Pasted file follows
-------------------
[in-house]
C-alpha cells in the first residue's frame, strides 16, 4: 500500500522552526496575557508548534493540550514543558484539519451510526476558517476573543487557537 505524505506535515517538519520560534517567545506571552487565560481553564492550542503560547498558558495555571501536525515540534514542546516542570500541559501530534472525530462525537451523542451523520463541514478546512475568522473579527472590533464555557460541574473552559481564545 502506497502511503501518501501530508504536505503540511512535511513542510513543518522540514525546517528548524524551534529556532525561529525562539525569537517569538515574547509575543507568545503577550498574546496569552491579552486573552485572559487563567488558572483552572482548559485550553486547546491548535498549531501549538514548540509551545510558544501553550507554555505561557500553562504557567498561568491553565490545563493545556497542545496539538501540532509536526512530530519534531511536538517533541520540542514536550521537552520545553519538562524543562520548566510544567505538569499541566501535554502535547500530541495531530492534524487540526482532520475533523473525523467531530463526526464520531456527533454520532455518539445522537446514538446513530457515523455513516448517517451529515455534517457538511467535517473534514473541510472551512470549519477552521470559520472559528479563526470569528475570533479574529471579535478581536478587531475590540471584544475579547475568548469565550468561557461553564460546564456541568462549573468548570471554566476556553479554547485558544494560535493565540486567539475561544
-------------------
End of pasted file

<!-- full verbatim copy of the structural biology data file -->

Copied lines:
[in-house]
C-alpha cells in the first residue's frame, strides 16, 4: 500500500522552526496575557508548534493540550514543558484539519451510526476558517476573543487557537 505524505506535515517538519520560534517567545506571552487565560481553564492550542503560547498558558495555571501536525515540534514542546516542570500541559501530534472525530462525537451523542451523520463541514478546512475568522473579527472590533464555557460541574473552559481564545 502506497502511503501518501501530508504536505503540511512535511513542510513543518522540514525546517528548524524551534529556532525561529525562539525569537517569538515574547509575543507568545503577550498574546496569552491579552486573552485572559487563567488558572483552572482548559485550553486547546491548535498549531501549538514548540509551545510558544501553550507554555505561557500553562504557567498561568491553565490545563493545556497542545496539538501540532509536526512530530519534531511536538517533541520540542514536550521537552520545553519538562524543562520548566510544567505538569499541566501535554502535547500530541495531530492534524487540526482532520475533523473525523467531530463526526464520531456527533454520532455518539445522537446514538446513530457515523455513516448517517451529515455534517457538511467535517473534514473541510472551512470549519477552521470559520472559528479563526470569528475570533479574529471579535478581536478587531475590540471584544475579547475568548469565550468561557461553564460546564456541568462549573468548570471554566476556553479554547485558544494560535493565540486567539475561544